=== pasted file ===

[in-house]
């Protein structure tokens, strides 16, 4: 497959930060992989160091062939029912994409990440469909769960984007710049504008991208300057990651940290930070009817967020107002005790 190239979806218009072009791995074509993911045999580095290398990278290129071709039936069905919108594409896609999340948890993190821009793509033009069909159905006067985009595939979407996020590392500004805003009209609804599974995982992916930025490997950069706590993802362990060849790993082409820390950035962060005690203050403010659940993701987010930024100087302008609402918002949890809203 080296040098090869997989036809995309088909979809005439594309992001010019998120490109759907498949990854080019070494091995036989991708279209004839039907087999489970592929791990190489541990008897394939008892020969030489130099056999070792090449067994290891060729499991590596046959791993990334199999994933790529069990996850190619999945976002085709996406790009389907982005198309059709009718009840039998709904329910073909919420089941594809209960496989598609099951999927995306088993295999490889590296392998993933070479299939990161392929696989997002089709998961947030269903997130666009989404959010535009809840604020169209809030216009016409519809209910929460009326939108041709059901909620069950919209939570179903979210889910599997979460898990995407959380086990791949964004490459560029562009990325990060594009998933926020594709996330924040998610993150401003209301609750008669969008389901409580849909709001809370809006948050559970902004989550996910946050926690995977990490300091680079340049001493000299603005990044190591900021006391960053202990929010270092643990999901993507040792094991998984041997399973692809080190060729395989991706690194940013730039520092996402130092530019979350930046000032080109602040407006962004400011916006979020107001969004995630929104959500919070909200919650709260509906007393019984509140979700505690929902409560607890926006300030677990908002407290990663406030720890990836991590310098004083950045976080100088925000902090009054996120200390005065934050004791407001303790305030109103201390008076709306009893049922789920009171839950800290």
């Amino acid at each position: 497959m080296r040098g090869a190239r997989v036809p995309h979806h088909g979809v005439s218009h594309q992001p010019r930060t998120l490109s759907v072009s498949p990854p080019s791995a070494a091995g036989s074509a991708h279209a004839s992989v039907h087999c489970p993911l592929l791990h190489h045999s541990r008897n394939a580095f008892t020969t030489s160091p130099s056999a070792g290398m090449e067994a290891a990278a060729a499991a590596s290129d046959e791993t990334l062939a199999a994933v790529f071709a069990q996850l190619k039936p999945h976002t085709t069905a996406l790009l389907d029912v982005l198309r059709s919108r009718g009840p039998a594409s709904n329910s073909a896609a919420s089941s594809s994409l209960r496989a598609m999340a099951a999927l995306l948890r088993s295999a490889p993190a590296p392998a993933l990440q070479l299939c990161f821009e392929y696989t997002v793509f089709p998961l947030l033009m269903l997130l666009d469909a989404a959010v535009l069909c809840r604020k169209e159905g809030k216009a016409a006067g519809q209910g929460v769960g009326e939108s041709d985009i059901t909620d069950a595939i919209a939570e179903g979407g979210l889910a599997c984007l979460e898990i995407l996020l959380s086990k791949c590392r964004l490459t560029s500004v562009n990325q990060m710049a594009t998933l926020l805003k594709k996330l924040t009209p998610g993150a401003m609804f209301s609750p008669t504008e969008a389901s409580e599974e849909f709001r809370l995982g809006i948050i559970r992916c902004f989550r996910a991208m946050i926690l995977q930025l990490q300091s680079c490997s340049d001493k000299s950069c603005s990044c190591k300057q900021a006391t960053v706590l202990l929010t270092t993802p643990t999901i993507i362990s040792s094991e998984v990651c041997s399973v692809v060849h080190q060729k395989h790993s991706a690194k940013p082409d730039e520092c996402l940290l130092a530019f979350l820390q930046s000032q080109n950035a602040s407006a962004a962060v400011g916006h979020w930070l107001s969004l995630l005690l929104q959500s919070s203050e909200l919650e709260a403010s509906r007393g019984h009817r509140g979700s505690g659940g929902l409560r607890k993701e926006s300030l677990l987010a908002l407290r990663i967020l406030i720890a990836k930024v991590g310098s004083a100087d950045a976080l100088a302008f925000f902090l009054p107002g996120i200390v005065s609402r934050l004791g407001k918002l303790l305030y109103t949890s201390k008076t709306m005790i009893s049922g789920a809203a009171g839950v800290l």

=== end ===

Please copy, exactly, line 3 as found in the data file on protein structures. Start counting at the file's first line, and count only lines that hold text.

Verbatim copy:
């Amino acid at each position: 497959m080296r040098g090869a190239r997989v036809p995309h979806h088909g979809v005439s218009h594309q992001p010019r930060t998120l490109s759907v072009s498949p990854p080019s791995a070494a091995g036989s074509a991708h279209a004839s992989v039907h087999c489970p993911l592929l791990h190489h045999s541990r008897n394939a580095f008892t020969t030489s160091p130099s056999a070792g290398m090449e067994a290891a990278a060729a499991a590596s290129d046959e791993t990334l062939a199999a994933v790529f071709a069990q996850l190619k039936p999945h976002t085709t069905a996406l790009l389907d029912v982005l198309r059709s919108r009718g009840p039998a594409s709904n329910s073909a896609a919420s089941s594809s994409l209960r496989a598609m999340a099951a999927l995306l948890r088993s295999a490889p993190a590296p392998a993933l990440q070479l299939c990161f821009e392929y696989t997002v793509f089709p998961l947030l033009m269903l997130l666009d469909a989404a959010v535009l069909c809840r604020k169209e159905g809030k216009a016409a006067g519809q209910g929460v769960g009326e939108s041709d985009i059901t909620d069950a595939i919209a939570e179903g979407g979210l889910a599997c984007l979460e898990i995407l996020l959380s086990k791949c590392r964004l490459t560029s500004v562009n990325q990060m710049a594009t998933l926020l805003k594709k996330l924040t009209p998610g993150a401003m609804f209301s609750p008669t504008e969008a389901s409580e599974e849909f709001r809370l995982g809006i948050i559970r992916c902004f989550r996910a991208m946050i926690l995977q930025l990490q300091s680079c490997s340049d001493k000299s950069c603005s990044c190591k300057q900021a006391t960053v706590l202990l929010t270092t993802p643990t999901i993507i362990s040792s094991e998984v990651c041997s399973v692809v060849h080190q060729k395989h790993s991706a690194k940013p082409d730039e520092c996402l940290l130092a530019f979350l820390q930046s000032q080109n950035a602040s407006a962004a962060v400011g916006h979020w930070l107001s969004l995630l005690l929104q959500s919070s203050e909200l919650e709260a403010s509906r007393g019984h009817r509140g979700s505690g659940g929902l409560r607890k993701e926006s300030l677990l987010a908002l407290r990663i967020l406030i720890a990836k930024v991590g310098s004083a100087d950045a976080l100088a302008f925000f902090l009054p107002g996120i200390v005065s609402r934050l004791g407001k918002l303790l305030y109103t949890s201390k008076t709306m005790i009893s049922g789920a809203a009171g839950v800290l």